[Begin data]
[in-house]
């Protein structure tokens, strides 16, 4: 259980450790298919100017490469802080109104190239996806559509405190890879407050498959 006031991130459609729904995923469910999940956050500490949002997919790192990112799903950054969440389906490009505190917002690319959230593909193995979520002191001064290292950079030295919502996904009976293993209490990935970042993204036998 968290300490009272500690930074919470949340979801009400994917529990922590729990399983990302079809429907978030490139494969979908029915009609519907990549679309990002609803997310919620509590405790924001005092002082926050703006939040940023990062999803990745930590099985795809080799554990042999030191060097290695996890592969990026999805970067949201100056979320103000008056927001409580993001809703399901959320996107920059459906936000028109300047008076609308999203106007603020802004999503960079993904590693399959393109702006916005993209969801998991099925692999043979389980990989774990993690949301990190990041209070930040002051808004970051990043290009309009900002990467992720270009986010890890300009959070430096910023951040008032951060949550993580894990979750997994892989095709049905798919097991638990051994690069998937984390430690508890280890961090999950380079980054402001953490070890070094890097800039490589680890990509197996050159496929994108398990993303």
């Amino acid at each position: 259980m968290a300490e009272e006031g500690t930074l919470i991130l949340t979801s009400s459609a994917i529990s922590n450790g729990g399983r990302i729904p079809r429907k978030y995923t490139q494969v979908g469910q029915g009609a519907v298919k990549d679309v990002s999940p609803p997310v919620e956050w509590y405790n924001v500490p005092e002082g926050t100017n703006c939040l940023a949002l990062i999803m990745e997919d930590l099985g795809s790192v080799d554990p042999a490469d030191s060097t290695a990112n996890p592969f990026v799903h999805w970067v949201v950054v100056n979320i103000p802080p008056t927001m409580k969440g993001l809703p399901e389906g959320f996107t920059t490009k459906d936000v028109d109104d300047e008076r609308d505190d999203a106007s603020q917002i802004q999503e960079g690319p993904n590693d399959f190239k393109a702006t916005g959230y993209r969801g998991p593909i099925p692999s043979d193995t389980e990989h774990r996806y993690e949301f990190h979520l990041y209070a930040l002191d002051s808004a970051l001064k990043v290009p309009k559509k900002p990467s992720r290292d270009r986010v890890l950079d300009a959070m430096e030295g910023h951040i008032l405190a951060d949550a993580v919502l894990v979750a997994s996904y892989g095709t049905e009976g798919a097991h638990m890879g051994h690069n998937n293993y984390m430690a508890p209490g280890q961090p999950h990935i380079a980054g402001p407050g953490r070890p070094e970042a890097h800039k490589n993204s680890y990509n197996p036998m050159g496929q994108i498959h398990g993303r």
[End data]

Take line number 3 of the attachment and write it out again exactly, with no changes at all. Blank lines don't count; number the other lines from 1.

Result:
């Amino acid at each position: 259980m968290a300490e009272e006031g500690t930074l919470i991130l949340t979801s009400s459609a994917i529990s922590n450790g729990g399983r990302i729904p079809r429907k978030y995923t490139q494969v979908g469910q029915g009609a519907v298919k990549d679309v990002s999940p609803p997310v919620e956050w509590y405790n924001v500490p005092e002082g926050t100017n703006c939040l940023a949002l990062i999803m990745e997919d930590l099985g795809s790192v080799d554990p042999a490469d030191s060097t290695a990112n996890p592969f990026v799903h999805w970067v949201v950054v100056n979320i103000p802080p008056t927001m409580k969440g993001l809703p399901e389906g959320f996107t920059t490009k459906d936000v028109d109104d300047e008076r609308d505190d999203a106007s603020q917002i802004q999503e960079g690319p993904n590693d399959f190239k393109a702006t916005g959230y993209r969801g998991p593909i099925p692999s043979d193995t389980e990989h774990r996806y993690e949301f990190h979520l990041y209070a930040l002191d002051s808004a970051l001064k990043v290009p309009k559509k900002p990467s992720r290292d270009r986010v890890l950079d300009a959070m430096e030295g910023h951040i008032l405190a951060d949550a993580v919502l894990v979750a997994s996904y892989g095709t049905e009976g798919a097991h638990m890879g051994h690069n998937n293993y984390m430690a508890p209490g280890q961090p999950h990935i380079a980054g402001p407050g953490r070890p070094e970042a890097h800039k490589n993204s680890y990509n197996p036998m050159g496929q994108i498959h398990g993303r």